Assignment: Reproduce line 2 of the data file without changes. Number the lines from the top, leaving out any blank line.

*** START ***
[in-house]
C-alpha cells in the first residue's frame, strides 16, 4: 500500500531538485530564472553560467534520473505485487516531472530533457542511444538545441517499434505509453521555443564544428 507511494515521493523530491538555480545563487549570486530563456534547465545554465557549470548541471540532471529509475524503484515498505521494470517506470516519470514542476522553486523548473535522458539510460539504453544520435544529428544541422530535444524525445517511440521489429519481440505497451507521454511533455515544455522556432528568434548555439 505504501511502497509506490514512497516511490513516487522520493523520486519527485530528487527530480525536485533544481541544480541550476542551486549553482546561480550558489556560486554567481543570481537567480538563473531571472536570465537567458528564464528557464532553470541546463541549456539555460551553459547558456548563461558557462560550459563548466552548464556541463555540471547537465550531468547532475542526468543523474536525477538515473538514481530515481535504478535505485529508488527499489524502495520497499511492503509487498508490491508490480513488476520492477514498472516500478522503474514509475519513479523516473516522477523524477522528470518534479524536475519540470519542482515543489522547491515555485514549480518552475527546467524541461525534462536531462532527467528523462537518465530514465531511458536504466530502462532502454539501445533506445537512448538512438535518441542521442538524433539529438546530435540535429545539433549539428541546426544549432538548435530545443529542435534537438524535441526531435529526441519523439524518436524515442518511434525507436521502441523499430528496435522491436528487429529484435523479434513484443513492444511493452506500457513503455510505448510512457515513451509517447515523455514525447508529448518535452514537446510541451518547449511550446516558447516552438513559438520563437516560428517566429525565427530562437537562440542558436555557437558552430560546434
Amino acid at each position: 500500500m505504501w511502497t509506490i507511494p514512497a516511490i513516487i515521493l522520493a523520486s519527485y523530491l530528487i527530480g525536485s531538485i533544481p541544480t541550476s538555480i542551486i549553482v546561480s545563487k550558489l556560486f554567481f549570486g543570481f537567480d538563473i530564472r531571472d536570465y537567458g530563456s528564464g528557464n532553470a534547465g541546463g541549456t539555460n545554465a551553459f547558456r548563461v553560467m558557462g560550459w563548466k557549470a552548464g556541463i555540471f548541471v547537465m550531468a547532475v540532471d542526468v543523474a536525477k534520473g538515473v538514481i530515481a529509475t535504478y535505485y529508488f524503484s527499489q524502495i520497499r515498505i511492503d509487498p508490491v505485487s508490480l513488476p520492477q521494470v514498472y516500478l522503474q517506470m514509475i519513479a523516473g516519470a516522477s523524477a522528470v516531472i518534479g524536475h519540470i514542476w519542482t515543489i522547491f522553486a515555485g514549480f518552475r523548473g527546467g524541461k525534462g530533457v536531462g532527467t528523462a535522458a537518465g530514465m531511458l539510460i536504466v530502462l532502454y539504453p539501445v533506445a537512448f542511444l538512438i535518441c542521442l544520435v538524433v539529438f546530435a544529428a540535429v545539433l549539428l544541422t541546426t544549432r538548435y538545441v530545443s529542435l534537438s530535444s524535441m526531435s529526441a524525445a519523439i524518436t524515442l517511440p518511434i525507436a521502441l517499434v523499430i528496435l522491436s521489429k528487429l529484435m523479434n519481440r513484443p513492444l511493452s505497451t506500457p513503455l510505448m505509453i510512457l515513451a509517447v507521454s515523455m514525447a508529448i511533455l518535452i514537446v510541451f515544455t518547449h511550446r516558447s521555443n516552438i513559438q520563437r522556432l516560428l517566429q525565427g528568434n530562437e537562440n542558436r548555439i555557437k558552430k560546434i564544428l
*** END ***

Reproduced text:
C-alpha cells in the first residue's frame, strides 16, 4: 500500500531538485530564472553560467534520473505485487516531472530533457542511444538545441517499434505509453521555443564544428 507511494515521493523530491538555480545563487549570486530563456534547465545554465557549470548541471540532471529509475524503484515498505521494470517506470516519470514542476522553486523548473535522458539510460539504453544520435544529428544541422530535444524525445517511440521489429519481440505497451507521454511533455515544455522556432528568434548555439 505504501511502497509506490514512497516511490513516487522520493523520486519527485530528487527530480525536485533544481541544480541550476542551486549553482546561480550558489556560486554567481543570481537567480538563473531571472536570465537567458528564464528557464532553470541546463541549456539555460551553459547558456548563461558557462560550459563548466552548464556541463555540471547537465550531468547532475542526468543523474536525477538515473538514481530515481535504478535505485529508488527499489524502495520497499511492503509487498508490491508490480513488476520492477514498472516500478522503474514509475519513479523516473516522477523524477522528470518534479524536475519540470519542482515543489522547491515555485514549480518552475527546467524541461525534462536531462532527467528523462537518465530514465531511458536504466530502462532502454539501445533506445537512448538512438535518441542521442538524433539529438546530435540535429545539433549539428541546426544549432538548435530545443529542435534537438524535441526531435529526441519523439524518436524515442518511434525507436521502441523499430528496435522491436528487429529484435523479434513484443513492444511493452506500457513503455510505448510512457515513451509517447515523455514525447508529448518535452514537446510541451518547449511550446516558447516552438513559438520563437516560428517566429525565427530562437537562440542558436555557437558552430560546434